Night flight has certain inherent risks. the five most
important questions a pilot can ask or review before a night flight
are: full briefing from a Flight Service Station or by using a DUAT
An important part of that briefing will be NOTAMs.
1.NOTAMs are classified into
three categories: NOTAM (D) or distant,NOTAM (L) or local; and Flight
Data Center (FDC) NOTAMs. Distant airport, the NOTAMs you receive
typically will include information on navigational facilities,
frequency changes, and regu-
latory amendments, local NOTAMs include such information as runway or
taxiway closures and airport lighting outages. A total or partial
outage of a Visual Approach Slope Indicator (VASI) or Runway End
Identifier Lights (REIL) system, to obtain a local
NOTAM for your destination airport is to call the FSS responsible (see
Airport/Facility Directory) or to call the airport manager.
2.Illusions rank among the
most common factorscited as contributing to fatal accidents:Spatial
disorientation from these illusions can be prevented only by visual
reference to reliable, fixed points onthe ground or to flight
instruments.For more information on the illusions such as: Coriolis
illusion; Graveyard spiral; Somatogravic illusion; False horizon;
Autokinesis; Elevator illusion and the Inversion illusion.
Illusions Leading to LandingErrors. *
Runway width illusion. * Runway and terrain slopes illusion. *
Featureless terrain illusion. * Atmospheric Illusions. * Ground
3.Visual or electronic glide slope
is available. Check before departing to your destination. - Some of the not-so common
indicators include the * Tri-color
System, * Pulsating System, * Alignment of Element System, * Three-bar
4.Operation of airport lighting
beacons, approach lights, VASI, REIL, taxiway lights and runway lights)
may be controlled by the control tower, a Flight Service Station (FSS)
or by the pilot with radio control. On runways with both approach light
ing and runway lighting (runway edge lights, taxiway lights, etc.)
systems, the approach lighting system takes prece dence for air to
ground radio control over the runway lighting system. Note: Although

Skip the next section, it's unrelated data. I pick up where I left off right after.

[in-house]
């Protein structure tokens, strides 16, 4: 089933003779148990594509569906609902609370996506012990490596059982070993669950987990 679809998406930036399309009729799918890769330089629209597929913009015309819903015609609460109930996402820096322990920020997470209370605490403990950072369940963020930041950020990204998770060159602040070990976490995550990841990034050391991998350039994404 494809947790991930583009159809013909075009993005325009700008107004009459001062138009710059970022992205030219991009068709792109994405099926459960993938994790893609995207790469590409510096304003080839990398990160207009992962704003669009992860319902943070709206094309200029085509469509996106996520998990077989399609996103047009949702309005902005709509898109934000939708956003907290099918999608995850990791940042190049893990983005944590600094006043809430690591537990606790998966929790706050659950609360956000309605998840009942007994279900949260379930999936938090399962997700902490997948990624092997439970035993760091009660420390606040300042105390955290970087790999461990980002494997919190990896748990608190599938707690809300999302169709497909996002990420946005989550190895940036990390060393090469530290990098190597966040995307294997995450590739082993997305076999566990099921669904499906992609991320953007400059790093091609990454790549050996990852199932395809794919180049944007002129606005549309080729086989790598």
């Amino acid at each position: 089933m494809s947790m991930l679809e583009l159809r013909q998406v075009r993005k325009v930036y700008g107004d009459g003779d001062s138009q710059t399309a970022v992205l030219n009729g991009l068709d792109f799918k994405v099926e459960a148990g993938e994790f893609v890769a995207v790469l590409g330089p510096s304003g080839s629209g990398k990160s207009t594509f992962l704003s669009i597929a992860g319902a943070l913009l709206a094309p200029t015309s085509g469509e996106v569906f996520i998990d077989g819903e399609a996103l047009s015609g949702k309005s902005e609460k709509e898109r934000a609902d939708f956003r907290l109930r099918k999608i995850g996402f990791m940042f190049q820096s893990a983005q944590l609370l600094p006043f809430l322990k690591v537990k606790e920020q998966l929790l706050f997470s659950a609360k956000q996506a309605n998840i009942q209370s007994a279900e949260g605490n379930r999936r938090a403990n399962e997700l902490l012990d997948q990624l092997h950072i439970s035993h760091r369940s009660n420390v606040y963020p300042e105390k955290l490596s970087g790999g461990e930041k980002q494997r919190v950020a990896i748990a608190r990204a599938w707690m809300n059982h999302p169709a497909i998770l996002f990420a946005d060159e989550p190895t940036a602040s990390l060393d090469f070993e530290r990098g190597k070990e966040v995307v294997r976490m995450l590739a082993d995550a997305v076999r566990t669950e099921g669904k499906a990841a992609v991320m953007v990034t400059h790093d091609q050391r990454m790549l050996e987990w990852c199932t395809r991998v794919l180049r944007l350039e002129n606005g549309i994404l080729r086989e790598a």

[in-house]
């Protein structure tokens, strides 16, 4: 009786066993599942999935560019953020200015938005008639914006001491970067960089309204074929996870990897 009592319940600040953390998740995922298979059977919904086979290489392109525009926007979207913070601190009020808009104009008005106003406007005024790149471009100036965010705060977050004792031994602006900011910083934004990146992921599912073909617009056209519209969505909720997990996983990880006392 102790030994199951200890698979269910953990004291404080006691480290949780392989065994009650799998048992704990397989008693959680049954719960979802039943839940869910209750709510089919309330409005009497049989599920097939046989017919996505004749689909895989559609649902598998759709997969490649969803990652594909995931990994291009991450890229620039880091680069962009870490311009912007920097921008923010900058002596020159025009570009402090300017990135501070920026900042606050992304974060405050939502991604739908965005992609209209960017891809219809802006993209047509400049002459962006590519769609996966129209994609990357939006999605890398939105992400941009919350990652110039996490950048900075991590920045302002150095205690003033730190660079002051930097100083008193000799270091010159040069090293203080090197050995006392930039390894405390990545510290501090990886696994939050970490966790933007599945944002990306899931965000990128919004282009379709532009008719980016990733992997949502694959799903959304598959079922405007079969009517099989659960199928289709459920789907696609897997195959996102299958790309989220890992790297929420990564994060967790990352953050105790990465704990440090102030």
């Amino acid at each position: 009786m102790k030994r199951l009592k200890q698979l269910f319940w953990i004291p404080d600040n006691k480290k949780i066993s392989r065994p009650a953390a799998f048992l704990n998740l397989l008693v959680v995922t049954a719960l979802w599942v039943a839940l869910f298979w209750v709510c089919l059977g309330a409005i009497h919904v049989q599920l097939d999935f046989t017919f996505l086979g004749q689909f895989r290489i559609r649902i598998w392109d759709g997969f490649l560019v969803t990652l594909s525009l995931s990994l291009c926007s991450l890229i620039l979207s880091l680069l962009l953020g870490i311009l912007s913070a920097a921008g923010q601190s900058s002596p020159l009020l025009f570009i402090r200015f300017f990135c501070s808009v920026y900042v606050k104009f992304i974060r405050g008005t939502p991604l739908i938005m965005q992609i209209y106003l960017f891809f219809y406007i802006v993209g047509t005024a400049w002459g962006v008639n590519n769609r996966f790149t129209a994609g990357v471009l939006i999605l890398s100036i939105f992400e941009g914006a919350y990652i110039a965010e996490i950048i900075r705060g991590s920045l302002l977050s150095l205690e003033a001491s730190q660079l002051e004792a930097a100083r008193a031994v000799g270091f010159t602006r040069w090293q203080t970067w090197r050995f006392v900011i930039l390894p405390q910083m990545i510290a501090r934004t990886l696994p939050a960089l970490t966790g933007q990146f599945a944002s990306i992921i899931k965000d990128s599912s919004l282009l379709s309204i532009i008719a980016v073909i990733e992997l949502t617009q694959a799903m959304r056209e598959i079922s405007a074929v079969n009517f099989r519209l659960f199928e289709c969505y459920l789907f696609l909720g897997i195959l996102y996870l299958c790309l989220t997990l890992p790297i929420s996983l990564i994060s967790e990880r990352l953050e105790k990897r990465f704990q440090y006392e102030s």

the CTAF is used to activate lights at many airports, other frequencies
may also be used. The appropriate frequency for activating the lights
on the airport can only be found in the Airport/Facility Directory, or
on a standard instrument approach procedures publication. It is not
identified on the sectional charts.
5.Terrain - Avoiding
terrain at night is easier if altitudes shown on VFR and IFR charts are
used as part of your pre flight planning.
* VFR Charts show Maximum El evation Figures (MEFs). * IFR enroute low
altitude charts contain Off Route Obstruction
Clearance Altitudes (OROCA).
from the article - Night Flying Tips: By Adrian A. Eichhorn
PAPI- Precision Approach Path Indicator
The PAPI System provides the pilot a
visual indication of the aircraft’s position relative to the
optimal glide slope during final approach to the runway.
The PAPI system consists of four units
in a line or bar, each unit having two or three 200 watt lamps. The
PAPI unit produces a beam of light, the upper portion being white,
the lower red. As the pilot’s vertical position changes, the color
of the light as seen by the pilot changes instantaneously.
The Style A PAPI uses a Power and Control Unit
(PCU) which has a photocell for automatic day/night intensity
control. The PCU can be operated by using a radio controller
signaled by an approaching aircraft. The Style B PAPI is powered by
an constant current regulator.
DOUBLE OBSTRUCTION LIGHT
Red LED aviation obstruction lights. Steady-burning obstruction lights are used to
mark tall structures that present
hazards to air navigation. At night, these lights warn pilots when
installed in accordance with FAA AC
70/7460-1 and applicable FCC and ICAO rules. It uses PPC photoelectric controller or options to provide automatic
activation at dusk in accordance with FAA specifications.